“Do you have a dress?” you ask.
“No, I don’t wear dresses,” I say.
“What will you wear to the club?”
“Track pants and t-shirt, of course.” I dismiss you.
“But you should wear a dress to a club!” you insist.
“You’re stereotyping. I can wear whatever I want to wear.”
“Do you own a dress?”
“I am going to buy you one.”
“I don’t like dresses. I’m a track-pants-person. I used to wear them to work too! I wear them everywhere.”
“Why don’t you like dresses?”
I stutter and stammer, wishing I could summon my guardian angel to put sensible words in my mouth so that I don’t communicate to you like a sack of potatoes.
“Why do you hate dressing up?” you relentlessly pursue.
“I dress up! I dress up.. once every quarter when I feel like it. I like being comfortable in the clothes that I wear and I only ever am comfortable in tracks and t-shirts.”
“Dresses make you feel uncomfortable?”
“I am conscious of my body, yes. It’s part of the reason.”
“You shouldn’t be. You should wear a dress. Let’s go shop for a dress.”
“I hate shopping.”
We don’t shop for a dress.
Nine days later, as I roam a shopping facility that a metropolitan city provides, I look at the rows and rows of clothes on either side of me and find the words that would’ve helped my case nine days before.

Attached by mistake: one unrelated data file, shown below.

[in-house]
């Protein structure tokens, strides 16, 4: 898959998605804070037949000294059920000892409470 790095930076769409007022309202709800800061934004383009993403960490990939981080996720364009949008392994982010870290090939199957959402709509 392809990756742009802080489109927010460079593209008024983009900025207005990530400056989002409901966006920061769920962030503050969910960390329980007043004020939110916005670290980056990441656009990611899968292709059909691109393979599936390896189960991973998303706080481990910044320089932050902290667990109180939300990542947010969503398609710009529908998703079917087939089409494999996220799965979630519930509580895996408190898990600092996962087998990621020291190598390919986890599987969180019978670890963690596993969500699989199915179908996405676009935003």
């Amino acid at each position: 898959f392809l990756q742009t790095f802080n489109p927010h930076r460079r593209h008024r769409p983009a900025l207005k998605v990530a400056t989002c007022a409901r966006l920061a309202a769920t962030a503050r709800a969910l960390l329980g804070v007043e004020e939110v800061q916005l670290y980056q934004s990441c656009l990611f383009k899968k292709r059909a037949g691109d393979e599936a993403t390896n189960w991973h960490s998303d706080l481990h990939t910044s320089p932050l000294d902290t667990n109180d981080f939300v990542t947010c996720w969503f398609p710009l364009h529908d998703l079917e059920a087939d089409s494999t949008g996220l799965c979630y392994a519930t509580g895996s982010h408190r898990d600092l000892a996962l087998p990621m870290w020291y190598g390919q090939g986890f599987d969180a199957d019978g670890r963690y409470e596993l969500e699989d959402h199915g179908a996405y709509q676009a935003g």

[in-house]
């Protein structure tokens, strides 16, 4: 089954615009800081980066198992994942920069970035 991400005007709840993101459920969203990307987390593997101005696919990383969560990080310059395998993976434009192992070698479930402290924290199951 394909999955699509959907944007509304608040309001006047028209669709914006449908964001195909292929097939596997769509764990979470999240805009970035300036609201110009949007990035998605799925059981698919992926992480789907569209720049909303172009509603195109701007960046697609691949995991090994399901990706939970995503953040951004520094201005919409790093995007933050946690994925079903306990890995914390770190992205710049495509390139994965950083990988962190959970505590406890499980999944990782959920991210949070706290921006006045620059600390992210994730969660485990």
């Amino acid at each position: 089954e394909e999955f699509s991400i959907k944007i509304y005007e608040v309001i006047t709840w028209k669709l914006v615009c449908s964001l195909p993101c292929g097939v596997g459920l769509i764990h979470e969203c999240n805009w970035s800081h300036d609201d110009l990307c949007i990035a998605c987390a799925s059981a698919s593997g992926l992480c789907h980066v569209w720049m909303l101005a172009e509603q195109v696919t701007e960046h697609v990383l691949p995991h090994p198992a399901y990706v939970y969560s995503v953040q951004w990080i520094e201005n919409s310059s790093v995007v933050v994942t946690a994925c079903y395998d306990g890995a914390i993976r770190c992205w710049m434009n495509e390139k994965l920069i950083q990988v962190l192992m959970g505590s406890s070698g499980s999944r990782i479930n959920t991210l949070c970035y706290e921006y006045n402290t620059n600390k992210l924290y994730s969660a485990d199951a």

I don’t consider clothes an investment of time, energy and money necessary to my existence. I like the six t-shirts and three tracks I own. I do not receive commensurate returns from the investment made while ‘dressing up’. The four times a year that the returns are indeed favourable, I do ‘dress up’: I borrow and I get by.
Nine days later, as I roam a shopping facility that a metropolitan city provides, I come across a little black dress.
I would still wear tracks and t-shirts if I were possessing the type of body that would not make me self-conscious.
Nine days later, I own six t-shirts, three tracks and a dress; and four is still the number of times I am likely to find the aforementioned returns favourable.
Love Affairs In, With & After Nepal